The following cell lines were cultured as recommended by the supplier: IE8, pre-B/B stage acute lymphoblastic leukemia (ALL); JY, B-ALL; U937, histiocytic lymphoma; KG1, myeloblastic/promyelocytic AML; SU-DHL-1, Ki-1 lymphoma cells bearing a t(2;5)(p23;q35); Daudi, Burkitt’s lymphoma; HSB-2, MO, and MOLT-4, T-ALL; HEL, erythroleukemia AML; HL60, promyelocytic AML treated or not with phorbol esters; MIA PaCa-2, pancreas carcinoma; IMR-90, lung fibroblast; A549, lung carcinoma.

All cell lines were purchased from the American Type Culture Collection (ATCC; Rockville, MD), except for IE8 (gift from T. LeBien, Medical School, University of Minnesota, Minneapolis, MN) and SU-DHL-1 (gift from R. Rimokh, Hôpital E. Herriot, Lyon, France).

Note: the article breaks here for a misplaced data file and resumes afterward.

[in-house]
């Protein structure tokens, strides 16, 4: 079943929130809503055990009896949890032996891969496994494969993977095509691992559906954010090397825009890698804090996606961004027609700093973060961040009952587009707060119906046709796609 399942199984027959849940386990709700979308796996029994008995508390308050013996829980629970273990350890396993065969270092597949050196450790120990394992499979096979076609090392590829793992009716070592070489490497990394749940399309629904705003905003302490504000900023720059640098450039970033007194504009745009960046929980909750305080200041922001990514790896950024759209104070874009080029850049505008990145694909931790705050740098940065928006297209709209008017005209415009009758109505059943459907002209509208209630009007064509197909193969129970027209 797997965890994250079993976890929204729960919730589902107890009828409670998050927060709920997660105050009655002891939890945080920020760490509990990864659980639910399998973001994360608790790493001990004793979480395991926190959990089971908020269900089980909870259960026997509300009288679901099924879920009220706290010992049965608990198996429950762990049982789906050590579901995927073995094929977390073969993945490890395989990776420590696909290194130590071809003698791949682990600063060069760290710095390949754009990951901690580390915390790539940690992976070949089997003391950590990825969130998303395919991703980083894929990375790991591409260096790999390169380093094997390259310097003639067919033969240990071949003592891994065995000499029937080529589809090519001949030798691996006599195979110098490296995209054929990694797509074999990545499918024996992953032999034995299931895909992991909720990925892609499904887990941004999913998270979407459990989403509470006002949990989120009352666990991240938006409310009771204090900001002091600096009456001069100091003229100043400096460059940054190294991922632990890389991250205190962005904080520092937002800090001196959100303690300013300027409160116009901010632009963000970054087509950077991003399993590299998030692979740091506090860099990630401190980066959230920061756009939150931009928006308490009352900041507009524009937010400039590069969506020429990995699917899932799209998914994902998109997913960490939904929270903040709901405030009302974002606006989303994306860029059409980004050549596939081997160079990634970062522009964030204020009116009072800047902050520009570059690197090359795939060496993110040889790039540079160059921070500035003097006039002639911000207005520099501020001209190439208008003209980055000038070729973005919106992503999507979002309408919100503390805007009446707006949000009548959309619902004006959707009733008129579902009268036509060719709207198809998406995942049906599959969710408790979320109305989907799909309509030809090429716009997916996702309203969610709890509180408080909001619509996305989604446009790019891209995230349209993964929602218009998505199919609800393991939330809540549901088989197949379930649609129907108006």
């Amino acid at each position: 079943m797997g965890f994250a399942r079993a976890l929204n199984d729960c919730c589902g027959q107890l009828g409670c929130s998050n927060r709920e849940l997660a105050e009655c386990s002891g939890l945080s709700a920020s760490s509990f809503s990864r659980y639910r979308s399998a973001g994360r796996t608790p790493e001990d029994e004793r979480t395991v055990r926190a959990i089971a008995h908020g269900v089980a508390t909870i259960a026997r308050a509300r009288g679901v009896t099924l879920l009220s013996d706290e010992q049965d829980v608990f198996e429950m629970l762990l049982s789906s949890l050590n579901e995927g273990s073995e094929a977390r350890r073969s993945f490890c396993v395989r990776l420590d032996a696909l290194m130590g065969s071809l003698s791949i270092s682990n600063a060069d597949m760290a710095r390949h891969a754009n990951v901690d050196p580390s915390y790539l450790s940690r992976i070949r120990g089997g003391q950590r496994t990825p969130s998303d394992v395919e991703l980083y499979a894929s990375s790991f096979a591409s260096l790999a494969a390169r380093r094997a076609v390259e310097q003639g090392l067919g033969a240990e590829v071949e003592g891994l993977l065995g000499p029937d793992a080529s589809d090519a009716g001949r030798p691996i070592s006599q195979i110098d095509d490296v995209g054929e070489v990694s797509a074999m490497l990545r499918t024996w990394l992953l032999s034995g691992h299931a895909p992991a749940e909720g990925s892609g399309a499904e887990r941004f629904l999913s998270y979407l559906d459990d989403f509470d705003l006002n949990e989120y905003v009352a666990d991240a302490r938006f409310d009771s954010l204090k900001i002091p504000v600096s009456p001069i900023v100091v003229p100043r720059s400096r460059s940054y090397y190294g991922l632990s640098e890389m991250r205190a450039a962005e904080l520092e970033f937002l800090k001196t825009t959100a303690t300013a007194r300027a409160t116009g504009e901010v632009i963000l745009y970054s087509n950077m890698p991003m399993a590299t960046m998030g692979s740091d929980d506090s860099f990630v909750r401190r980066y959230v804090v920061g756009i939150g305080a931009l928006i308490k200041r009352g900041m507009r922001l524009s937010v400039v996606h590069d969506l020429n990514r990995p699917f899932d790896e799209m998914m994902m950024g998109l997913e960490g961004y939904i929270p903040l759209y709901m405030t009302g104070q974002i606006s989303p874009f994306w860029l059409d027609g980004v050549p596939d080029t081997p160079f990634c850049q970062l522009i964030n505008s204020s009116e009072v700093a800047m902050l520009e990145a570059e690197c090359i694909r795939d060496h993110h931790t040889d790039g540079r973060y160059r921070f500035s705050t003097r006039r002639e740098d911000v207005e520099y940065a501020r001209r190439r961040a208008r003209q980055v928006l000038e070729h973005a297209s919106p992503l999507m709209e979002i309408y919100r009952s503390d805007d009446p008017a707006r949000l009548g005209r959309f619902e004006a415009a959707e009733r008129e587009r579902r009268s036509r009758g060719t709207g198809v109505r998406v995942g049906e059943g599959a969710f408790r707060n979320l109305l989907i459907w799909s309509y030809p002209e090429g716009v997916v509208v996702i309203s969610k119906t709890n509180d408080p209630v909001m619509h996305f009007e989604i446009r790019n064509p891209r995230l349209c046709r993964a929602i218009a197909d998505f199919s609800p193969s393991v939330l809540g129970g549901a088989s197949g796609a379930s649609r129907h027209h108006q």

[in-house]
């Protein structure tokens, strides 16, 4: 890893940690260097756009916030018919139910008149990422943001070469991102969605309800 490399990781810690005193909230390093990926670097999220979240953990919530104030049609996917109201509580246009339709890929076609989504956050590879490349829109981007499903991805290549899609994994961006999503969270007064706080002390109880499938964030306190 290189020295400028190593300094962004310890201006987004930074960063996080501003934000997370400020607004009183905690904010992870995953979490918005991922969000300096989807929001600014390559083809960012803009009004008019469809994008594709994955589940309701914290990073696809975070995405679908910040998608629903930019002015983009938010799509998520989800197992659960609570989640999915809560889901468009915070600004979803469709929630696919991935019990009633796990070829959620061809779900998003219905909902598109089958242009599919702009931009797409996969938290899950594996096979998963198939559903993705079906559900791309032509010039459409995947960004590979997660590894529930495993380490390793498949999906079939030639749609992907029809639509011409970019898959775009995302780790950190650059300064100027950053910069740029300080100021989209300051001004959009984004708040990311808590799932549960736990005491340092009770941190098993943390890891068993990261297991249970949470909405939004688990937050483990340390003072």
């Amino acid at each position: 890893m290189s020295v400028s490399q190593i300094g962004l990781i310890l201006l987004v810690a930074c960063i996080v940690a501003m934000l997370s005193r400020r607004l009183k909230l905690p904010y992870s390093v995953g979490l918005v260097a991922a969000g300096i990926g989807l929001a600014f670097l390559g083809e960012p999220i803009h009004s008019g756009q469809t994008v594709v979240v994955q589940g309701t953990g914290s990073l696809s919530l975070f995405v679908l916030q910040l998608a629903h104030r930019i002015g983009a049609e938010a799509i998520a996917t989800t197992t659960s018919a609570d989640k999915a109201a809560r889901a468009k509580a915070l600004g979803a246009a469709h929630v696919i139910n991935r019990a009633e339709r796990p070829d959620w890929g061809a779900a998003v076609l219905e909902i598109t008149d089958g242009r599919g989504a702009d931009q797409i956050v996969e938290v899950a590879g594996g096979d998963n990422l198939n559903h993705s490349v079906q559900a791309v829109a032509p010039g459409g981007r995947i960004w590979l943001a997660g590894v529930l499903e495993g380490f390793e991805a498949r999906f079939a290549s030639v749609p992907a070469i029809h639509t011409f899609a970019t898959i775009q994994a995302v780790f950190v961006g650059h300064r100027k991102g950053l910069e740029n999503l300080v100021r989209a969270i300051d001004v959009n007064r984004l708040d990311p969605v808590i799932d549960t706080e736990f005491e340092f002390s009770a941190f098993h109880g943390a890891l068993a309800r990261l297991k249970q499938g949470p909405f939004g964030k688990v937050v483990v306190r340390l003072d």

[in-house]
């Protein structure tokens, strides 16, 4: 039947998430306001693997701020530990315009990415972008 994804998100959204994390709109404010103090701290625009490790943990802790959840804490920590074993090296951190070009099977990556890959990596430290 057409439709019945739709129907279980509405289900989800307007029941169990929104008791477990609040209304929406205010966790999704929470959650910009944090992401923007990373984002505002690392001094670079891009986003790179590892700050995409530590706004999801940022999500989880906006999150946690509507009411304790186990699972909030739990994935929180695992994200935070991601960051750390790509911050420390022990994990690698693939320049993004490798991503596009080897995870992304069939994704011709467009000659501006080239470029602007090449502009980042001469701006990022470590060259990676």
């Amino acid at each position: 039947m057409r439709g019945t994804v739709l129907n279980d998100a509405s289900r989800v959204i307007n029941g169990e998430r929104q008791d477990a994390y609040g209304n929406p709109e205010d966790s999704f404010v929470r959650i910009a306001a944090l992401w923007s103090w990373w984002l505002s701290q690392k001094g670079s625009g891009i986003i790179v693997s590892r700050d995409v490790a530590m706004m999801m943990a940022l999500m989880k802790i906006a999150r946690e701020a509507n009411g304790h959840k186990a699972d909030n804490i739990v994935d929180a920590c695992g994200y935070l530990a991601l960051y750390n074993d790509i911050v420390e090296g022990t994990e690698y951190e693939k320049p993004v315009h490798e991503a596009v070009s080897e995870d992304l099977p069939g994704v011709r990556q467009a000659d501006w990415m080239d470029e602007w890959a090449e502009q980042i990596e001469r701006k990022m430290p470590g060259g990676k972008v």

Fractionation of peripheral blood cells.

Peripheral blood cells were isolated from blood samples obtained from healthy donors (Centre Régional de Transfusion Sanguine, Marseille, France) and fractionated in the four major hematopoietic nucleated populations (B and T lymphocytes, granulocytes, and monocytes) as previously described.25 The percentage of purified normal cells was more than 90%, as assessed by immunophenotype analysis.

cDNA cloning and sequencing.